When I teach lessons in business and economics, a few people, even among MBA students, will express frustration or annoyance about who actually makes the big bucks in our economy, and who, according to those expressing outrage, should earn the big dollars.
Some are annoyed by CEOs of large businesses making so much more than those on the assembly line, covering the sales floor, or driving the trucks. Another area of irritation deals with people in less important fields — such as sports and entertainment — making so much more than those involved in critical work, such as educating our children.
If individuals pursuing graduate degrees in the field of business express these feelings, then such sentiments probably run throughout much of society. A new Rasmussen Reports survey raised the topic.
In a survey of adults early this month, Rasmussen asked which professions were worthy of the highest salaries. Topping the list were teachers, with 30 percent of Americans saying educators should get paid the most. Running a distant second were military personnel at 14 percent and doctors at 13 percent. At 10 percent, business leaders barely edged out the President of the United States at nine percent.
At the bottom were “celebrities” at four percent, and professional athletes at only two percent.
But aren’t “celebrities” (putting aside the issue of how “celebrities” is defined) and pro athletes high earners? Of course. But why should Cincinnati Reds first baseman Joey Votto or Yankees third baseman Alex Rodriguez, for example, be paid lavishly, while teachers earn far less? After all, don’t most people would agree with the idea that those teaching America’s children are engaged in something more important than fielding ground balls? The same question can be asked about TV and movie stars as well. So, what’s the deal?
Well, first, people need to put aside how they feel, and deal with the economic realities of the marketplace. Let’s look at what actually determines pay in the marketplace.
As is the case with other goods and services, compensation is about demand relative to supply. And various factors influence that supply and demand.
For example, productivity and skills vary widely. If one possesses highly specialized skills, this will lead to higher pay. That compensation will be driven higher if those skills are in high demand. Likewise, the more productive an individual is, the higher that person’s earnings.
Skills and productivity are affected by natural talent, work ethic, and investments made in human capital. Those investments can come in form of education, practice, experience, and knowledge.
Economists refer to the “marginal revenue product” of a worker. What that essentially means is that the greater a worker’s contribution to a firm’s revenue, due to productivity and skills, the greater the compensation.
So, what about the cases of highly paid CEOs, athletes and entertainers?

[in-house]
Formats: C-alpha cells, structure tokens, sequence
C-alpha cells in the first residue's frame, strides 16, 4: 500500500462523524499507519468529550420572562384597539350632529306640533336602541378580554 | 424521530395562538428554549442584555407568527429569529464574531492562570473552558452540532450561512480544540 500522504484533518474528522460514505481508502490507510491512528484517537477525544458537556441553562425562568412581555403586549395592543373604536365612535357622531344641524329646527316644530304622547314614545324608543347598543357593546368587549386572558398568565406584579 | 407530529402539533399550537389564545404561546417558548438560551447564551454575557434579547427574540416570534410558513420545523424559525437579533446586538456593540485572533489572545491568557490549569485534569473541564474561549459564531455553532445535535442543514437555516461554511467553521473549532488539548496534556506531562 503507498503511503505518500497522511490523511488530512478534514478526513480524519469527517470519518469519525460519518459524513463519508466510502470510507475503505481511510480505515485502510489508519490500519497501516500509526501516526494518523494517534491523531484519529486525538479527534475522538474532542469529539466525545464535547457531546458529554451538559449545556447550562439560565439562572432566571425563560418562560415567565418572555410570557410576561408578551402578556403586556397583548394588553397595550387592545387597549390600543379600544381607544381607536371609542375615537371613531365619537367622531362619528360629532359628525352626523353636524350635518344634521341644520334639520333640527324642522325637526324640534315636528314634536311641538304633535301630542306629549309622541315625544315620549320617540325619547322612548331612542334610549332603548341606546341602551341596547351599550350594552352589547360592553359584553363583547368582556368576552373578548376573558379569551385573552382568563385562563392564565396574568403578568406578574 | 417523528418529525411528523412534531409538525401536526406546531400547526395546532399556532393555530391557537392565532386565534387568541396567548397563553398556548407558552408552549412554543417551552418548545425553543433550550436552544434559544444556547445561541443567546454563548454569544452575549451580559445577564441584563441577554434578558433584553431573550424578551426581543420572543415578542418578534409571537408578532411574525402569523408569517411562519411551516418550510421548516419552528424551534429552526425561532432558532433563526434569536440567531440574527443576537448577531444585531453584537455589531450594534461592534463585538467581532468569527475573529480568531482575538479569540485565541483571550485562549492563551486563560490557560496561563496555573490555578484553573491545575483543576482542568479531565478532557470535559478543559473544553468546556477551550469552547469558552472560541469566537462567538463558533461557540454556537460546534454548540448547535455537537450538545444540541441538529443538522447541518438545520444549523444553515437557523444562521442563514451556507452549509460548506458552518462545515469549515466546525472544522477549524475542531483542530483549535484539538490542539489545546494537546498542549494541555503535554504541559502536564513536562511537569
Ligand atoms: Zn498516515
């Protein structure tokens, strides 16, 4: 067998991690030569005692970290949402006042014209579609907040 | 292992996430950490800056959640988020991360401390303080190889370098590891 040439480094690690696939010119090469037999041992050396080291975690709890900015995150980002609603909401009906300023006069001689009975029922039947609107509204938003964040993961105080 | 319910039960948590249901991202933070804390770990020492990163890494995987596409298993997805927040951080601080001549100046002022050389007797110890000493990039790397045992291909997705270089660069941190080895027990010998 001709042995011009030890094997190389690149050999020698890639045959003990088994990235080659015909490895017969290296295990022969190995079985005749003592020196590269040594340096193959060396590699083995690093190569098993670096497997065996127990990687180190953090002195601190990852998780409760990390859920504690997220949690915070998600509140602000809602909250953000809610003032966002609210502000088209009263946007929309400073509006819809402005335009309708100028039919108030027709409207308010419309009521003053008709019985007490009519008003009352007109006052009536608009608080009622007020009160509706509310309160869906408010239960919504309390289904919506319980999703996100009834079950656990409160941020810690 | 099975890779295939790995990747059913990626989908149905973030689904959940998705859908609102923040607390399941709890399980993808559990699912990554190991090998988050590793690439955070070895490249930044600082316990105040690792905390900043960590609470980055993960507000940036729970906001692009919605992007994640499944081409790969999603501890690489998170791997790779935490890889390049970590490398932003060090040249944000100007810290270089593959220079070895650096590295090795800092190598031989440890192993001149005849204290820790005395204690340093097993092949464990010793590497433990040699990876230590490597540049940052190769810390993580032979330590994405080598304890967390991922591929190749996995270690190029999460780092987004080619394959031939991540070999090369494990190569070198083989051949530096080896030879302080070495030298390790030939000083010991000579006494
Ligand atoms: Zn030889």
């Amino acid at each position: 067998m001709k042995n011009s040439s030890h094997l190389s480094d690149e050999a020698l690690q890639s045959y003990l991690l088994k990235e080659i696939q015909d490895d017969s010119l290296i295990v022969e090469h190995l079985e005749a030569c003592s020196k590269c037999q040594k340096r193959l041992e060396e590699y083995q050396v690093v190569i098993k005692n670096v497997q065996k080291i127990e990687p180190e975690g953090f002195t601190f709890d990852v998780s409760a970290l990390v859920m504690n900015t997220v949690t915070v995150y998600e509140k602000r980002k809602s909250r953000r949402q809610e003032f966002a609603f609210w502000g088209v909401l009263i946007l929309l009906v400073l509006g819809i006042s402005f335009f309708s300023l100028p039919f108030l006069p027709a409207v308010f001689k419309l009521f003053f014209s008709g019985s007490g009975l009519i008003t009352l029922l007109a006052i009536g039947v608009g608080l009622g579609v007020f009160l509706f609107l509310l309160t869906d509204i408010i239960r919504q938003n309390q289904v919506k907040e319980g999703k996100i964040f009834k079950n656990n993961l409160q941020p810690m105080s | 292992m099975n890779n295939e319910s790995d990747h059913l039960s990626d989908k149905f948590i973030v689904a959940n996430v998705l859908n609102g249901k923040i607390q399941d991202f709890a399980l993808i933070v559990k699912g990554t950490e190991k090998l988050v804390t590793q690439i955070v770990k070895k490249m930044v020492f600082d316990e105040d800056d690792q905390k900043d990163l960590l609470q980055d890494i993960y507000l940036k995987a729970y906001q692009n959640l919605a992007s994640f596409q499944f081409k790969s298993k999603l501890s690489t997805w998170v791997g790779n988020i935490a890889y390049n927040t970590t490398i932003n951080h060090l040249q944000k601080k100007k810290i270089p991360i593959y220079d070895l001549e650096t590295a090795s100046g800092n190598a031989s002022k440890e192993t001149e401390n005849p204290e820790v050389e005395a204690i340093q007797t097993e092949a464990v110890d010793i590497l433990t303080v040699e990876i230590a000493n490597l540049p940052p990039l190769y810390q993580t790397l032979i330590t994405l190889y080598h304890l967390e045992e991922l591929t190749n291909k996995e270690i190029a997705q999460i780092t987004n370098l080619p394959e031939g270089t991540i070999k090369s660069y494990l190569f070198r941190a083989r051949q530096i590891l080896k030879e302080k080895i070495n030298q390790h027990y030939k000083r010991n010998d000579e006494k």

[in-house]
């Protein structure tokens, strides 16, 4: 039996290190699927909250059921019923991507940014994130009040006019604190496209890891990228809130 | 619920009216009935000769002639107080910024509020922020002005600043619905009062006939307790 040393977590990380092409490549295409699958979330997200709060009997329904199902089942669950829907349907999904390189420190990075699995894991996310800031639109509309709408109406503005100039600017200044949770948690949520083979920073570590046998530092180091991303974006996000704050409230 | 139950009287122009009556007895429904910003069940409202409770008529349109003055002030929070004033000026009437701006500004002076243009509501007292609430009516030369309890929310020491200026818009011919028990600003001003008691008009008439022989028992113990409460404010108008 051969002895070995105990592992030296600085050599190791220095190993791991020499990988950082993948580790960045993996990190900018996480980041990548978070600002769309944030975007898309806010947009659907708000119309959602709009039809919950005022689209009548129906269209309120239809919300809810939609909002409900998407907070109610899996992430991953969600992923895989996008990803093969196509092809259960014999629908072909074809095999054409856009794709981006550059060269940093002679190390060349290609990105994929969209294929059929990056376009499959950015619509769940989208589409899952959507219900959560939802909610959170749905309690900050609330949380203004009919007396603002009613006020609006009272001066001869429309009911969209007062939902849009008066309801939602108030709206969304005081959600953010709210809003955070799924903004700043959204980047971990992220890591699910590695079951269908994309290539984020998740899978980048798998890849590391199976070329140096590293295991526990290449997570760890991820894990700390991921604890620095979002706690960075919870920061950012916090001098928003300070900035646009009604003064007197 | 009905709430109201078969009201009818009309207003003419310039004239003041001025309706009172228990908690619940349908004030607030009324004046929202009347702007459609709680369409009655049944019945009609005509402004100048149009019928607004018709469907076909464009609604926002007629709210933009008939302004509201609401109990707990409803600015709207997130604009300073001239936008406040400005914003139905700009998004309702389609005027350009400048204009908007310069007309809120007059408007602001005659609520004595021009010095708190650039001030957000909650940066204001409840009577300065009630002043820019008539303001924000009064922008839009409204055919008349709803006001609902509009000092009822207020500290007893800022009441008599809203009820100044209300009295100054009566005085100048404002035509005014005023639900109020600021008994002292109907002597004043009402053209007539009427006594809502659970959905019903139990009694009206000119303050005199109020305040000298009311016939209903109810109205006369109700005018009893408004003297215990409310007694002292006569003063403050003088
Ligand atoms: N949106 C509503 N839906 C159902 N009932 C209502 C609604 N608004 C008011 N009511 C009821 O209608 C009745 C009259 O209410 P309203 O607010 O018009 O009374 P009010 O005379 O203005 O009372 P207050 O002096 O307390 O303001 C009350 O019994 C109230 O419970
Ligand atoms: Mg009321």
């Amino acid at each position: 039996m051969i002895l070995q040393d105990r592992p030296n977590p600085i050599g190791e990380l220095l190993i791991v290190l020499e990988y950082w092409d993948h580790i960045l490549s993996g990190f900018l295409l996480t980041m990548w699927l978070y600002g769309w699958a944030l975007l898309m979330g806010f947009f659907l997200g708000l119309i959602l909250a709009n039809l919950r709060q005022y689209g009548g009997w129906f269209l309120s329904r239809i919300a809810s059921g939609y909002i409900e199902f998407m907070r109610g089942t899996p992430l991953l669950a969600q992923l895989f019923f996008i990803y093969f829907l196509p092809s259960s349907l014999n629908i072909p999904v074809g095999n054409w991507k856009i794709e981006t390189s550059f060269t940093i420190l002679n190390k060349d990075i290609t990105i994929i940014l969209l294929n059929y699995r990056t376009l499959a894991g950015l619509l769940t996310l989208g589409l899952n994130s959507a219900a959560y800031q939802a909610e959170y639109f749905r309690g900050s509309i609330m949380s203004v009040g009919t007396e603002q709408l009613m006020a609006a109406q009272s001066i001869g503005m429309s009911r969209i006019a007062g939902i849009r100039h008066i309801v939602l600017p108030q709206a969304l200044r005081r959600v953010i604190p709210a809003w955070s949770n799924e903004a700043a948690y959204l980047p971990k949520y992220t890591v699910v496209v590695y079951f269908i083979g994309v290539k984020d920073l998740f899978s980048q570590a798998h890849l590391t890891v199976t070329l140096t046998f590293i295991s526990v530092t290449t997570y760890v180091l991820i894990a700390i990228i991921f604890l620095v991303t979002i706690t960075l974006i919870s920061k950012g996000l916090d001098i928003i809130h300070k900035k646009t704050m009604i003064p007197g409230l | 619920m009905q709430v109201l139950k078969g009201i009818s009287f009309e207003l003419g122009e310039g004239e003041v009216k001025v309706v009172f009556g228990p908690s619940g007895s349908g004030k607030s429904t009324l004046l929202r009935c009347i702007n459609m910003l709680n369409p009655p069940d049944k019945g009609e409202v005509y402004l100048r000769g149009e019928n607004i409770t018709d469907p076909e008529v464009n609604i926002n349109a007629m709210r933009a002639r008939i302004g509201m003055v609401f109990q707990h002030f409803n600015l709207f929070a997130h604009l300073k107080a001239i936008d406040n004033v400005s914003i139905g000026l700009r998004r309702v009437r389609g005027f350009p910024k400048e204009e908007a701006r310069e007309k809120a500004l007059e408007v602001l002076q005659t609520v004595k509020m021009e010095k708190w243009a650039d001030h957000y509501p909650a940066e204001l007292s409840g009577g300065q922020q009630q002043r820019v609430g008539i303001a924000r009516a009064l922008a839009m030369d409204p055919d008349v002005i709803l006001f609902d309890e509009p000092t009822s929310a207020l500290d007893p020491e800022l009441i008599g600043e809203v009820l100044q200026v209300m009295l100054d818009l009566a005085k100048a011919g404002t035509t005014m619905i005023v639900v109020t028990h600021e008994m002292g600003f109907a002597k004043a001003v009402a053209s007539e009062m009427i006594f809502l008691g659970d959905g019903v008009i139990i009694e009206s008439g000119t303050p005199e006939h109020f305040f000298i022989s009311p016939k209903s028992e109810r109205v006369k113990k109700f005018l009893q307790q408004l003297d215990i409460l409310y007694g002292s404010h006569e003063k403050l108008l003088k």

Well, the CEO makes decisions determining the firm’s profitability and very existence, thereby affecting employees, customers and other enterprises with which the firm does business. The responsibilities and impact of the CEO dwarf those made by the factory worker, salesman or truck driver. For good measure, business leaders today have far more to deal with than in decades past, including more intense global competition, rapidly changing technology, and increased government interference.
Meanwhile, few people on the planet have the abilities to win the National League Most Valuable Player award, as Votto did in 2010, or to excel in hitting and fielding at the major league level in Yankee Stadium, as is the case with Rodriguez. In addition, consumers willingly spend billions of dollars following Major League Baseball each year.
As for Hollywood entertainers, take the headline case of Charlie Sheen. Public opinion has turned against Sheen, which is not surprising given his bizarre behavior. Naturally, many now wonder how someone like this could earn so much money? The answer is that the same public currently disgusted by Sheen and his antics previously made his television show “Three and a Half Men” highly popular and a big revenue generator for CBS.
In the end, the supply of people who can be teachers, factory workers, salesmen or truck drivers is massive compared to the individuals who can run an entire business profitably, direct or star in a blockbuster movie or popular television show, or play and excel at big league baseball.
No doubt, even after digesting these economic realities, some people will demand that something be done to fix what they see as a gross injustice. Consider, for example, that a 2010 Rasmussen poll of New Yorkers found that 51 percent believed athletes should not paid more than teachers. This, of course, would mean government stepping in to dictate salaries. Ridiculous? Well, a 2009 poll found that 30 percent of Americans wanted the government to limit pay for athletes and movie stars.
How would salaries be set? Politicians and government bureaucrats, guided by political incentives and influences, would overrule the decisions that hundreds of millions of consumers make everyday in the marketplace. Indeed, government would have to take control of those resources. Now, there’s an idea born of economic ignorance that should generate real moral outrage.
Raymond J. Keating, chief economist for the Small Business & Entrepreneurship Council, can be reached at firstname.lastname@example.org. His new book is titled Warrior Monk: A Pastor Stephen Grant Novel.